I found myself aching to spend time with Jesus.  Of course, I know all of Scripture is God-breathed, all of it is His inspired word, all of it points to Jesus.  But suddenly I find myself aching to walk with Jesus and hear His red-letter words, to study and become exceedingly familiar with the three years of His precious life that we find recorded in the Gospels.  I find myself needing just to journey beside Him on His earthly journey.  What was He like?  What were His priorities?  How did He spend His time?  Did He rest?  Did He celebrate?  Did He laugh?  I remember watching the Bible series that came out not too long ago on the History channel, and feeling the winsome pull of this Jesus even imperfectly rendered in the series.  So much so that when He went to the cross (on the show) I missed Him.  I felt the missing of Him that I imagine the disciples felt when He was just gone.  I wept from the missing of Him and the longing for full fellowship with Him promised to us in glory that I can only begin to understand through His indwelling Spirit now.  A foretaste of glory.

Looking back, I had the best college experience imaginable.  I never saw it coming.  You see, I fell in love with Jesus in the pages of scripture when I was 18 years old, living on my own in the rugged snowy peaks of Breckenridge, Colorado.  Something shifted then in my heart, and although I had been a Christian since childhood, I was suddenly hooked by God’s word.  I couldn’t wait to study it and I couldn’t get enough.  It began in the Gospel of Mark.  With a commentary in hand and a journal, I read and studied and devoured God’s Word.  Shortly thereafter, in a strange turn of events, God interrupted my plan and brought me back to the gentle mountains of North Carolina to college at Montreat.  I fell in love with God there and He renewed and reformed me there.  My understanding of Him was so broken and He opened my eyes to the edges of His hugeness, the mere fringes of His glory.  I studied Outdoor Education, but I took + audited as many bible courses as I could possibly fit into my schedule.  One my favorites was a course called “Gospels” with Bill Cain.  He was the college Chaplain at the time, and he made a great impact on my life.  He was so winsome, so joyful.  I had never read and been immersed in the Gospels before like I was during that semester.  I remember reading Yancey’s book “The Jesus I Never Knew” and just falling in love with Jesus all over again.  I thought I knew Him, but He was a beautiful mystery.

Now, I am thirty years old, as old as He was when He began His earthly ministry, when He turned water to wine.  My husband just turned thirty-three, the age Jesus was when He went to the cross.  It’s hard to imagine that He completed His work at age thirty-three, a work so revolutionary it would forever divide history into two eras:  B.C. and A.D.  Before Christ + After Death.  We mark our entire human history around those three years.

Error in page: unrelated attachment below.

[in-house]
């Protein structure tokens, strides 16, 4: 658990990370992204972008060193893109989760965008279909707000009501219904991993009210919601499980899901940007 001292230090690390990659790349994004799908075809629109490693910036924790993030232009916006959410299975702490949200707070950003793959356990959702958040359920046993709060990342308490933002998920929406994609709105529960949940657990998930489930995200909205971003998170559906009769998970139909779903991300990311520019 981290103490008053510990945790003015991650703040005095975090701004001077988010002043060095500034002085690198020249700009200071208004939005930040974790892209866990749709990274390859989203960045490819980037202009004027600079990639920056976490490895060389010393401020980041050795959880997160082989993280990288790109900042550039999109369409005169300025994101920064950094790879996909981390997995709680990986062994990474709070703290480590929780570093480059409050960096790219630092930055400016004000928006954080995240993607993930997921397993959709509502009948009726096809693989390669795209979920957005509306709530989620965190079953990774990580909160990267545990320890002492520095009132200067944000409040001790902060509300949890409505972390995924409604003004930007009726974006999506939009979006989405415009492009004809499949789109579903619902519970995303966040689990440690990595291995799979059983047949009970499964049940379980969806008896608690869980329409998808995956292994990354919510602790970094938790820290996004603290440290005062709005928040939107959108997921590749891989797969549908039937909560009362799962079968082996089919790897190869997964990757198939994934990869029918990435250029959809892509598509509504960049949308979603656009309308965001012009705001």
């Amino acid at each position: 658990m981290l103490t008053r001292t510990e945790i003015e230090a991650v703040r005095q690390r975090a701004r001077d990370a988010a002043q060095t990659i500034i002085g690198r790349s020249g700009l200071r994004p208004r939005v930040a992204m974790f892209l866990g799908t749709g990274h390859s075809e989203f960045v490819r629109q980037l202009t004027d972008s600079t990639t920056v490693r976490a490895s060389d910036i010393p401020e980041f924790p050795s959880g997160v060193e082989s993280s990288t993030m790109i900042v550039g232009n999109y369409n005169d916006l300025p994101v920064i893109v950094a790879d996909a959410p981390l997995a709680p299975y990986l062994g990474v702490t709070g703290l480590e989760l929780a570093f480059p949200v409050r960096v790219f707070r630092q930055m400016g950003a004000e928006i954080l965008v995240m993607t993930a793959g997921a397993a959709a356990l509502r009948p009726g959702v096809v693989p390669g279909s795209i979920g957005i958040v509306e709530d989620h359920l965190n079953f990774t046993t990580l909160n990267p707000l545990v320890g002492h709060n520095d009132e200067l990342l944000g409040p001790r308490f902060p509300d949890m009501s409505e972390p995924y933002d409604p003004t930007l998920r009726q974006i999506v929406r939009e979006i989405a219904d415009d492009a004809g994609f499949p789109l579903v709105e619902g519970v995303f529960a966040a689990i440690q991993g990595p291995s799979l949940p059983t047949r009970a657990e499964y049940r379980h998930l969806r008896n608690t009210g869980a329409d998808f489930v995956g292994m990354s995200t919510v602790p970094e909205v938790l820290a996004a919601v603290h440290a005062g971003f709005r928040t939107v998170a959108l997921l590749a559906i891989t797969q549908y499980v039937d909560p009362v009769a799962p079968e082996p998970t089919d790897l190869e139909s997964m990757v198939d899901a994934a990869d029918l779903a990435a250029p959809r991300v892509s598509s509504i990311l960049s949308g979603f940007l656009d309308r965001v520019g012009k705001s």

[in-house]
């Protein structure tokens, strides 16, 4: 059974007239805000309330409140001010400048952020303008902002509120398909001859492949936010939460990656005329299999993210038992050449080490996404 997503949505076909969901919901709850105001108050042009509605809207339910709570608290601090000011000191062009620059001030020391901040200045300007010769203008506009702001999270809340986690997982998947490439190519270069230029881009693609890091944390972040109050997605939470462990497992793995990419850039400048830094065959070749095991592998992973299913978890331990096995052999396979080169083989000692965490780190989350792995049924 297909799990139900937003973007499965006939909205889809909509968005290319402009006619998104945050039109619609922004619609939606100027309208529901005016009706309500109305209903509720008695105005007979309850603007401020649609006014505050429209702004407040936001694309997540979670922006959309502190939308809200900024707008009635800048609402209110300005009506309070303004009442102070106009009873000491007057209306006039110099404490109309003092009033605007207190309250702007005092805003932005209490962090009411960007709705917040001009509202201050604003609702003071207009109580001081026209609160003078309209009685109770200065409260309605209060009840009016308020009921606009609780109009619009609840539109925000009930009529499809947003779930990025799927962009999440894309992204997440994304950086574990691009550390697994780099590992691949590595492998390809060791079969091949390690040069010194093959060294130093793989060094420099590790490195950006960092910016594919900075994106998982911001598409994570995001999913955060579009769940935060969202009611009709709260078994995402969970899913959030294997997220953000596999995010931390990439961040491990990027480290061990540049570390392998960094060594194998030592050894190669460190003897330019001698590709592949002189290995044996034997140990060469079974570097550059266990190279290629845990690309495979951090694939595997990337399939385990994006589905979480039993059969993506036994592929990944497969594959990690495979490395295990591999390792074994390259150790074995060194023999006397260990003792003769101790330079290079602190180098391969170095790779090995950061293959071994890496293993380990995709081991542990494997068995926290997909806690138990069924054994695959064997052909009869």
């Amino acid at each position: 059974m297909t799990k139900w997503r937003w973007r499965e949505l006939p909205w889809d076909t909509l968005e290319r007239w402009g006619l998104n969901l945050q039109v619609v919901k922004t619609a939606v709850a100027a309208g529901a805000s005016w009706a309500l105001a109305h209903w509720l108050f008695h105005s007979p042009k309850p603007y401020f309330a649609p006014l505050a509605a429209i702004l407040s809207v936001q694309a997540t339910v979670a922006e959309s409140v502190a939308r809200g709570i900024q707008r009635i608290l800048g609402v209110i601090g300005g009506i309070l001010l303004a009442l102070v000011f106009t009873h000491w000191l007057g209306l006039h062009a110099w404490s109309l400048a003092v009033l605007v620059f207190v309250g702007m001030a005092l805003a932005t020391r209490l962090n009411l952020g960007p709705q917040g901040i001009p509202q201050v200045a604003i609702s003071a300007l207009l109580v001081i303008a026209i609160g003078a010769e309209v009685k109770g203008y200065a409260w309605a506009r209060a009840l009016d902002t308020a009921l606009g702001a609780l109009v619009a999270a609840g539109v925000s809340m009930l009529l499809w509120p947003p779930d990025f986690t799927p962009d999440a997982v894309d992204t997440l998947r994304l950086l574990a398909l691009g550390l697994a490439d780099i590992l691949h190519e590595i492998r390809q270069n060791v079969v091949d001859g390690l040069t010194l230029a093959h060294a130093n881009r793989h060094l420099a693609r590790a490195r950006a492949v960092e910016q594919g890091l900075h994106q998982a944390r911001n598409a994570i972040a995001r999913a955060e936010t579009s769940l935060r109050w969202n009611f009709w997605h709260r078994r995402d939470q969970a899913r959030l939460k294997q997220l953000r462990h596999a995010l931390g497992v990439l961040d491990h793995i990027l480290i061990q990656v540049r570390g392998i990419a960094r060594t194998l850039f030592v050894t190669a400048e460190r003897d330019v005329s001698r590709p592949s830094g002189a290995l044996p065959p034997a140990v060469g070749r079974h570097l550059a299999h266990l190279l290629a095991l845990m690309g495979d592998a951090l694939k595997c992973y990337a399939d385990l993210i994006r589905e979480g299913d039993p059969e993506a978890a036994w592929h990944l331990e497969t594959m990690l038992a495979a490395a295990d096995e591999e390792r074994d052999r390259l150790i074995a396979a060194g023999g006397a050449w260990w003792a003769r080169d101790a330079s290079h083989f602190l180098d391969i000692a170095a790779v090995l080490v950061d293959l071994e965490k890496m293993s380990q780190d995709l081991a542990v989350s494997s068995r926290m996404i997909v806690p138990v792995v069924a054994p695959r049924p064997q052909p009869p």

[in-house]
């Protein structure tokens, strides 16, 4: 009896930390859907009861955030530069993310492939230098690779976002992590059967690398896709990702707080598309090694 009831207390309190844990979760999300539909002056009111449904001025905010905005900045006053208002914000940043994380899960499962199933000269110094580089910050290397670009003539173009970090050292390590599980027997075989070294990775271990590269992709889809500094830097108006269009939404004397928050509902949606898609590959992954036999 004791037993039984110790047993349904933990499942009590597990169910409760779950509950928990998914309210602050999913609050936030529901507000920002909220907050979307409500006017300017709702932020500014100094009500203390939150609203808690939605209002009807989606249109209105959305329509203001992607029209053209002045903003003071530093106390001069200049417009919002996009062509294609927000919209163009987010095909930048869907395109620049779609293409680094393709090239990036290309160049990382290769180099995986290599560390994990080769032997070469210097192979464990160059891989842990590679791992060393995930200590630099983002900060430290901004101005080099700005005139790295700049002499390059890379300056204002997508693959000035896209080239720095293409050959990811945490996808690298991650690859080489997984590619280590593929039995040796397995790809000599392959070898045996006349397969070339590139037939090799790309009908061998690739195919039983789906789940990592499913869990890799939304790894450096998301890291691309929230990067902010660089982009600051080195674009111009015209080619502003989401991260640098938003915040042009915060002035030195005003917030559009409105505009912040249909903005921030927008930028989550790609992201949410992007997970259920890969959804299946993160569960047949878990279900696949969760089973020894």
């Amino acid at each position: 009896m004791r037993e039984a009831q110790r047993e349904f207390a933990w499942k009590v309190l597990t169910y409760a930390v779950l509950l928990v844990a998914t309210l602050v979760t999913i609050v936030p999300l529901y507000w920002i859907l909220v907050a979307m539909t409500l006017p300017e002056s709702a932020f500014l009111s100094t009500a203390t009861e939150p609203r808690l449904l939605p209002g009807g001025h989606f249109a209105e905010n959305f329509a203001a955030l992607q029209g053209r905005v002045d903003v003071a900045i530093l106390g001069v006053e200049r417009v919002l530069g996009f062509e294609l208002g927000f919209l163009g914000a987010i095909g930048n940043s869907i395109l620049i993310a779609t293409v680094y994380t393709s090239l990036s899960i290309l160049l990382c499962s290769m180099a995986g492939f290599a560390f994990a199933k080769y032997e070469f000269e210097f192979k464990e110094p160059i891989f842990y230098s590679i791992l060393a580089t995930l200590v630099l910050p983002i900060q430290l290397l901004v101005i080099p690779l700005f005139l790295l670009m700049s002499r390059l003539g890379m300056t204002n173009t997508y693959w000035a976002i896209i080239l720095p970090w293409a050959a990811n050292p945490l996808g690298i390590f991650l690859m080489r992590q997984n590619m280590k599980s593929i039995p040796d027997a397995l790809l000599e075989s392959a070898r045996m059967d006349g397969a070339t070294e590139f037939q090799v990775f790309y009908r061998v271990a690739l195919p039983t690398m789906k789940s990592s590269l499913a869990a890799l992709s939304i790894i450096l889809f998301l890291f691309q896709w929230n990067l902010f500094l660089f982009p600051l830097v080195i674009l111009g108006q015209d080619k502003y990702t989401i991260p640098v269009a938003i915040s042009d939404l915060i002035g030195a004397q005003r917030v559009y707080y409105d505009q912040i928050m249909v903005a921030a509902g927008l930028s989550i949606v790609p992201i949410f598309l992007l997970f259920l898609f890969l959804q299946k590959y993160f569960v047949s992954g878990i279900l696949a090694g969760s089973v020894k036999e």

And I’m thirty.  It’s sobering.  I am called to be the literal and physical hands + feet of Jesus to the world around me.  I am equipped with the same power He had to perform the miraculous.  In fact, He said I would be able to work even greater works than His.  And so, I’ve been in Matthew.  I know I’ll dip into some other studies over the course of the year along with my church family and as God leads, but all year long, I intend to walk with Jesus in the Gospels, all the while asking Him to make it new.  To make me new.

I can’t even begin to tell you how precious and fruitful it has already been.  It’s like standing beneath a firehose with an open mouth, trying to drink it all in.  It’s hard to read the Gospels and not be struck by the shift in paradigm from the kingdom of men (constantly at work building our own kingdoms) to the kingdom of God.  It’s hard to read the Gospels and not see all the incongruities of my life and the life that Christ exemplifies and calls me to.  It’s hard to read the Gospels and not feel a bit uncomfortable with how comfortable I’ve grown in the world–how the constant barrage + current of the world system continually and daily pushes against me, tugging me to go along downstream, to go with the flow.  The kingdom life will look + feel like constant resistance, constant work.  A life surrounded by needy people — people who need hope, love, life, healing, forgiveness.

I read Matthew chapter 9 and I am absolutely floored by its end.  I literally read it in tears:

“Then Jesus went about all the cities and villages, teaching in their synagogues, preaching the gospel of the kingdom, and healing every sickness and every disease among the people.  But when He saw the multitudes, He was moved with compassion for them, because they were weary and scattered, like sheep having no shepherd.  Then He said to His disciples, “The harvest truly is plentiful, but the laborers are few.  Therefore pray the Lord of the harvest to send out laborers into His harvest.”  (vs. 35-38)

Can you imagine Jesus in the flesh preaching the Gospel to you?  Oh, to have heard that.  What a mess we were, and yet He was moved with compassion.  He sees how scattered and weary we are, bumbling about like idiotic sheep, scrambling, looking, bleating for a shepherd.

Listen to it again, in the Message translation:

Then Jesus made a circuit of all the towns and villages. He taught in their meeting places, reported kingdom news, and healed their diseased bodies, healed their bruised and hurt lives. When he looked out over the crowds, his heart broke. So confused and aimless they were, like sheep with no shepherd. “What a huge harvest!” he said to his disciples. “How few workers! On your knees and pray for harvest hands!”

It’s nearly more than I can bear.  I can’t wait to fall more in love with Jesus through the Gospel accounts and remembering what He was busy about when He was busy on this earth in the frail bounds of a human body.  If you’re looking for a place to read, if you’re curious who this Jesus is, consider joining me?  Grab your bible and a journal and read just a little bit a day and record what He says to you.  Write down what confuses you, what questions it raises.  Chase all the rabbit trails.  Take your time.  Let’s grow very familiar with Jesus together, friends.  Let’s fall in love with Him all over again.